She is also known to have knocked together the heads of two sisters upon the eve of liberation when she caught them trying to eat potato peel scraps by the camp kitchen. She set this trap herself in order to catch someone hungry enough to dare try to eat the potato peels. This is per the account of an anonymous survivor who was one of those sisters.
Even though she worked at the camp for only three and a half weeks, she was so cruel that the prisoners dubbed her “The Beast of Belsen.”
Captured by the British
Armed German resistance to the Allied onslaught was crumbling, and the British 11th Armored Division reached the camp on April 15, 1945, uncovering massive evidence of unspeakable atrocities. Not wanting to leave her lover, Irma remained at the camp and was arrested by the British. While her decision to remain subjected her to arrest and trial, it also put her in grave danger, for a typhus epidemic was sweeping the camp; somehow she was not infected (but Hatzinger, only 35 years old, died of the disease on April 23, 1945).
When the British discovered the camp’s utter deprivation and horrendous conditions, they also were notified that cannibalism of dead prisoners had taken place. Harold Osmond le Druillenec, a prisoner at Belsen for its last 10 days, described how a prisoner took a knife and cut out a portion of a corpse’s leg and then ate it. Other prison inmates told the British horrendous tales that the kidneys, livers, and hearts of corpses were being eaten by the starving prisoners.
During the liberation, Irma continued her brutality, but this time against the British Army troops. She attacked Brigadier Bob Daniell when he tried to enter a hut in Belsen. He recounted that the hut’s lock was shot off and when he attempted to open the door he felt something poke him in the back. He turned around and saw Irma Grese standing behind him with an Alsatian dog on a long leash.
He described her as “an immaculate German woman—very tidy and very well dressed.” She was pointing her silver revolver in his back. He shouted at her and she ran away. He also described saving a bullet for the Alsatian, as he did not know where the dog was and feared being attacked by it.
Irma Grese’s Final Arrest
Irma and the other Aufseherinnen were discovered in the Belsen women’s camp but were not immediately arrested like their male counterparts. They were instead assigned to bury the 10,000 corpses lying around the camp. It was at this time that Captain Derrick Sington, a liberating officer of Belsen, a member of the intelligence corps, and later a prosecution witness at the Belsen trial, eyed Grese.
Sington said he saw many homely Aufseherinnen that day with ugly expressions, dressed in men’s jackboots and other military-issued garb. They did not run away from this duty. He then saw a beautiful, young blond Aufseherin and learned later that he had seen Irma Grese for the first time.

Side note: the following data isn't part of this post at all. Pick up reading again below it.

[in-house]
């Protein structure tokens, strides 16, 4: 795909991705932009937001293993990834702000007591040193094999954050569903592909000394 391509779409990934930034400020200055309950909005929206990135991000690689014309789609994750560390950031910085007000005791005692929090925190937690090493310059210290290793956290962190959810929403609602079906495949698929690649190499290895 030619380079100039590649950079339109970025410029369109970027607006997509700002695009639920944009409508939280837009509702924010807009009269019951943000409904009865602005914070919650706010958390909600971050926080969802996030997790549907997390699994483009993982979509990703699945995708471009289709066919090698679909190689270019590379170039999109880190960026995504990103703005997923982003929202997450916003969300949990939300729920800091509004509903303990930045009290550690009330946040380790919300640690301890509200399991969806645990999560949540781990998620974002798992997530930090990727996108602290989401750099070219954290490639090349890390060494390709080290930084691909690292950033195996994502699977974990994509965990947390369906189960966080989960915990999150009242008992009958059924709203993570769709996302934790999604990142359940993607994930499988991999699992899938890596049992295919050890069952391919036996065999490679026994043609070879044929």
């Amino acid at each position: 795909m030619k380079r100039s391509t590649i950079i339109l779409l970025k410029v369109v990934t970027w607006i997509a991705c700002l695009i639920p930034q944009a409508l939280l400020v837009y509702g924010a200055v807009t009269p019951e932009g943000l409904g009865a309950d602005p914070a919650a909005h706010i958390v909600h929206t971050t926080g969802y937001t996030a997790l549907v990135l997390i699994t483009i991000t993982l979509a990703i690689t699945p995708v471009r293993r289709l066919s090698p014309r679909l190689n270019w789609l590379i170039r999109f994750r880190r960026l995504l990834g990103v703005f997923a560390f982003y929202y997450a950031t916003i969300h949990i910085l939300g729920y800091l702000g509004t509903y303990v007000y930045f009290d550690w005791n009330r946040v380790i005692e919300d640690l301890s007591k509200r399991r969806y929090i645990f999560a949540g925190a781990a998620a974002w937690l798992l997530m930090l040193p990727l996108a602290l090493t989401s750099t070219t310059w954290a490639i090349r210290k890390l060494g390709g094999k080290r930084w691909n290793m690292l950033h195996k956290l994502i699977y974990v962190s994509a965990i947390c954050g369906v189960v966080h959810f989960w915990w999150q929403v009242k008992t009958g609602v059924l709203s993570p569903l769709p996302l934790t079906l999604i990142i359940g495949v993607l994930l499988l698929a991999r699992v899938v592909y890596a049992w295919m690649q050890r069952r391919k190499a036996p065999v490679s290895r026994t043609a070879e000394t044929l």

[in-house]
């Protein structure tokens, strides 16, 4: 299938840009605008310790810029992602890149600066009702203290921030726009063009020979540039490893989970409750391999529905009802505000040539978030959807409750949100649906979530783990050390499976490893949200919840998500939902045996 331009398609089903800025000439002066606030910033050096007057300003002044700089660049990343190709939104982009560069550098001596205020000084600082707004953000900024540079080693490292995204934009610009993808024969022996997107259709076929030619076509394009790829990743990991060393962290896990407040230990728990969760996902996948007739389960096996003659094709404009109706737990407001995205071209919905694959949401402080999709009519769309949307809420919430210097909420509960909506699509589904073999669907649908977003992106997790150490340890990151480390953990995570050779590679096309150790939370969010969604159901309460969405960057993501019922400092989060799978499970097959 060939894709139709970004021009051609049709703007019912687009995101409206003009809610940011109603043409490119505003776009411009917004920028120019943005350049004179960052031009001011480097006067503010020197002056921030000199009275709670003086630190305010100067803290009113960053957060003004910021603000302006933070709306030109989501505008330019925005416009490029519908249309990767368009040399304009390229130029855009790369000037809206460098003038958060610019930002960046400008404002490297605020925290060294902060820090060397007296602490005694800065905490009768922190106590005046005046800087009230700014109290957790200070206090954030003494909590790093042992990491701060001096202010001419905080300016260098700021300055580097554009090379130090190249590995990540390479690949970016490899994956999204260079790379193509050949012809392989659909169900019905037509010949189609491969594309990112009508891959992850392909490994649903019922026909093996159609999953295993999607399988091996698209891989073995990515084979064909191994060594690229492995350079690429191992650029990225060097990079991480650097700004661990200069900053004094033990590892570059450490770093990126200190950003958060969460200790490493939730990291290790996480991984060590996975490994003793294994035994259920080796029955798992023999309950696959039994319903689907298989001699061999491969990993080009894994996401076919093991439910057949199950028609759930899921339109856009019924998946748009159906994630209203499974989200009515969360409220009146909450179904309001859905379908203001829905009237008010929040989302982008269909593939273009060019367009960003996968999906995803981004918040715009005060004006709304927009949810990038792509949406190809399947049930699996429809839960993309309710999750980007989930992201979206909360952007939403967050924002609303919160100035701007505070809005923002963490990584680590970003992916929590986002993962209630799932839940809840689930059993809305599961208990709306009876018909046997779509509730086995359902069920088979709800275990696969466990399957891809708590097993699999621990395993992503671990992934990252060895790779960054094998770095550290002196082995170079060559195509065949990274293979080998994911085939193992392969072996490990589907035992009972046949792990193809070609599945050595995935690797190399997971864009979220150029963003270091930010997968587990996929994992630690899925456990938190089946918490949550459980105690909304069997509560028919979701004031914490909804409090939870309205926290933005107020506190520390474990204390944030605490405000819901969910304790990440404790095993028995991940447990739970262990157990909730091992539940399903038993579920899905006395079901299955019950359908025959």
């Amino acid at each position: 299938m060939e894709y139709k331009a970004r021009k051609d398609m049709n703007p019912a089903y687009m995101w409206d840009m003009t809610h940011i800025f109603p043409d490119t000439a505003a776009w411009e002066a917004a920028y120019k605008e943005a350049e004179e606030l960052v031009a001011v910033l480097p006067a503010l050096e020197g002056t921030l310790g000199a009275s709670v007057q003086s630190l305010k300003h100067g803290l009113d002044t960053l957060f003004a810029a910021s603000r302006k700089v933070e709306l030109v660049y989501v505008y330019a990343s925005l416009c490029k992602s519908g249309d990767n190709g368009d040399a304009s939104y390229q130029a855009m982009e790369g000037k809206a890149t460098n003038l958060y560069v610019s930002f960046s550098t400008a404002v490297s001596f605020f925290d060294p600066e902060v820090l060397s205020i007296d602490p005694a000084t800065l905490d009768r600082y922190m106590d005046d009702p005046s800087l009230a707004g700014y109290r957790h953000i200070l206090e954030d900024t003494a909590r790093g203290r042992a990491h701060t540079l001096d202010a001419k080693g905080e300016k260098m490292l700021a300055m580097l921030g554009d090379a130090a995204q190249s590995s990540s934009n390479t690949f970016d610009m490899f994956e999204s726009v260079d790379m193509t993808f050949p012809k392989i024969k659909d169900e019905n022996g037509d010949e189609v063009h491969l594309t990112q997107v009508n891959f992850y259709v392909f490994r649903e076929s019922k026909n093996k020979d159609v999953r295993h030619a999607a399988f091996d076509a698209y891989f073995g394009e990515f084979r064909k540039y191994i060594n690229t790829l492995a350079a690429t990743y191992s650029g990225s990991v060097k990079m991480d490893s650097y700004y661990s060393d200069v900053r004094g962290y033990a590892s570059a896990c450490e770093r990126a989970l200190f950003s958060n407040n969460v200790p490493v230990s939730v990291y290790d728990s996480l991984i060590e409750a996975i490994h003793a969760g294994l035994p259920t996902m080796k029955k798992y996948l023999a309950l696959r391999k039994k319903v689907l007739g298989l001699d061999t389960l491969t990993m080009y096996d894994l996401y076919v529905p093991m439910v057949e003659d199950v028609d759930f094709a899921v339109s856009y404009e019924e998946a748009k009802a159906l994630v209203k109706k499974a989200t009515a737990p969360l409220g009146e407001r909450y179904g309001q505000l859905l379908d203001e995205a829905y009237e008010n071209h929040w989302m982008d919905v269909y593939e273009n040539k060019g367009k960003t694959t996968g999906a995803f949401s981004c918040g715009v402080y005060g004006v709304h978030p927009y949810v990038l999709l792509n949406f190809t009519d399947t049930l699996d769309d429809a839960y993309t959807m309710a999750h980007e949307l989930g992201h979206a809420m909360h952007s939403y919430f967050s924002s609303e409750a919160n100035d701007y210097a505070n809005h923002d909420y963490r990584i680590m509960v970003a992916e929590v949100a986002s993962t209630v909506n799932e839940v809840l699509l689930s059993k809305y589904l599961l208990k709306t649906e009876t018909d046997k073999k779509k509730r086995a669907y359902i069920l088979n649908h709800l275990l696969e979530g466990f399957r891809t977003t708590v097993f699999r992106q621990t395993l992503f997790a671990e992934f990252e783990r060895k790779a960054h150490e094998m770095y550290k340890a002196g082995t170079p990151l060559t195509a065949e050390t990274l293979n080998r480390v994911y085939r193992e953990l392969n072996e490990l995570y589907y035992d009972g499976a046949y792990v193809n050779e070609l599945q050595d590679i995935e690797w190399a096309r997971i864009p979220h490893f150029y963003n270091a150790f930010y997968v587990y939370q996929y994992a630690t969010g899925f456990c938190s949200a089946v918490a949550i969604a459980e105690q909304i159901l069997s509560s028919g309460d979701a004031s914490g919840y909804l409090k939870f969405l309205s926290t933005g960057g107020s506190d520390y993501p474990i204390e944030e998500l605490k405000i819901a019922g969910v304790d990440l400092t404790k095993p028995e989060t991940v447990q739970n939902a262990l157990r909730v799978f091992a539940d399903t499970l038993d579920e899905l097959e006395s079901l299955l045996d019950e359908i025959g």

Grese was arrested on April 17 after British legal teams entered Belsen and started hearing about a strikingly beautiful SS guard. Grese and the other Aufseherinnen were temporarily imprisoned in a Wehrmacht panzer training academy about three kilometers from Belsen.
At this time she was interviewed by an English journalist accompanied by a French survivor. He asked her why she had committed the crimes she had, and she unashamedly replied, “It was our duty to exterminate anti-social elements so that Germany’s future would be assured.”
On June 16, 1945, Grese was indicted with Josef Kramer and 43 other Belsen personnel on charges of murder and ill treatment of prisoners at Belsen and Auschwitz. Grese and the other Belsen guards were transferred to Celle for their pretrial incarceration.
Irma was interrogated by an investigating officer from His Britannic Majesty’s Legal Department, and she again stood firm, stating that she was “convinced all that had happened was right.” By admitting this again, she ensured her eventual execution.
The Belsen Trial
A British war crimes tribunal for Josef Kramer and 44 other people associated with the camp was convened in Lüneburg on September 17, 1945. When asked why he allowed prisoners under his charge to die, Kramer testified that there was plenty of food in the nearby Wehrmacht barracks but stated that the Wehrmacht refused to share their food with him and the prisoners in his charge. He then admitted he had never requested food from the Wehrmacht. This was typical Nazi cruelty and lying.
The 45 accused were tried according to English law before a five-officer military tribunal with a judge advocate who served as legal adviser. Colonel T.M. Backhouse served as prosecutor. All were represented by counsel; Major L.S.W. Cranfield was appointed Grese’s defense attorney.